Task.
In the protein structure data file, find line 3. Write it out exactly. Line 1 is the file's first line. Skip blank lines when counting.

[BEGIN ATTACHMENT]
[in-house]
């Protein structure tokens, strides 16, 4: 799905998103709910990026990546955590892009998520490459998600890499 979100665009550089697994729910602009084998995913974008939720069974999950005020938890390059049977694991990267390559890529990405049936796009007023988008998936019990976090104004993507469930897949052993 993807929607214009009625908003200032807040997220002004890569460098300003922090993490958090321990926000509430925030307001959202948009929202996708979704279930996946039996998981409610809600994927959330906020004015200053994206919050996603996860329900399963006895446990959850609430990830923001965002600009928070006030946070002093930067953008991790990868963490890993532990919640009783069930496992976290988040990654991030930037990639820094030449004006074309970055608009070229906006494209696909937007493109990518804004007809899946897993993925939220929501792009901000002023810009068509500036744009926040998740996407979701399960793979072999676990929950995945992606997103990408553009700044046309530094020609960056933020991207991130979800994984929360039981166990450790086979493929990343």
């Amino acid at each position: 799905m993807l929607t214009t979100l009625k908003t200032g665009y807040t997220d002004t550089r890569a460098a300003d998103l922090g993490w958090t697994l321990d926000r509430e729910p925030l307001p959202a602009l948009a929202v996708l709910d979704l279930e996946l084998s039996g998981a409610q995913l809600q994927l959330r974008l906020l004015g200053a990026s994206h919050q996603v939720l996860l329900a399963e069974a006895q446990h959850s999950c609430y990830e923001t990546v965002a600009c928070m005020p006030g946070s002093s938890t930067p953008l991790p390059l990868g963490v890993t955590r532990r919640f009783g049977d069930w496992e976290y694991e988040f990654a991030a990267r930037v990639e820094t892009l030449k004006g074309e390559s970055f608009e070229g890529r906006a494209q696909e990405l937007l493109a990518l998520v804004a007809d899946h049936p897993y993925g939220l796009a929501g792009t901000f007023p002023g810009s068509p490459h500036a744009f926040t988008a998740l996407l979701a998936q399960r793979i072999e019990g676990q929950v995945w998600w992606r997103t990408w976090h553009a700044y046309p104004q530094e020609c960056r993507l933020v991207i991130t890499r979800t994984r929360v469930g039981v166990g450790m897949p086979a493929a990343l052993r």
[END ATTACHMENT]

């Amino acid at each position: 799905m993807l929607t214009t979100l009625k908003t200032g665009y807040t997220d002004t550089r890569a460098a300003d998103l922090g993490w958090t697994l321990d926000r509430e729910p925030l307001p959202a602009l948009a929202v996708l709910d979704l279930e996946l084998s039996g998981a409610q995913l809600q994927l959330r974008l906020l004015g200053a990026s994206h919050q996603v939720l996860l329900a399963e069974a006895q446990h959850s999950c609430y990830e923001t990546v965002a600009c928070m005020p006030g946070s002093s938890t930067p953008l991790p390059l990868g963490v890993t955590r532990r919640f009783g049977d069930w496992e976290y694991e988040f990654a991030a990267r930037v990639e820094t892009l030449k004006g074309e390559s970055f608009e070229g890529r906006a494209q696909e990405l937007l493109a990518l998520v804004a007809d899946h049936p897993y993925g939220l796009a929501g792009t901000f007023p002023g810009s068509p490459h500036a744009f926040t988008a998740l996407l979701a998936q399960r793979i072999e019990g676990q929950v995945w998600w992606r997103t990408w976090h553009a700044y046309p104004q530094e020609c960056r993507l933020v991207i991130t890499r979800t994984r929360v469930g039981v166990g450790m897949p086979a493929a990343l052993r």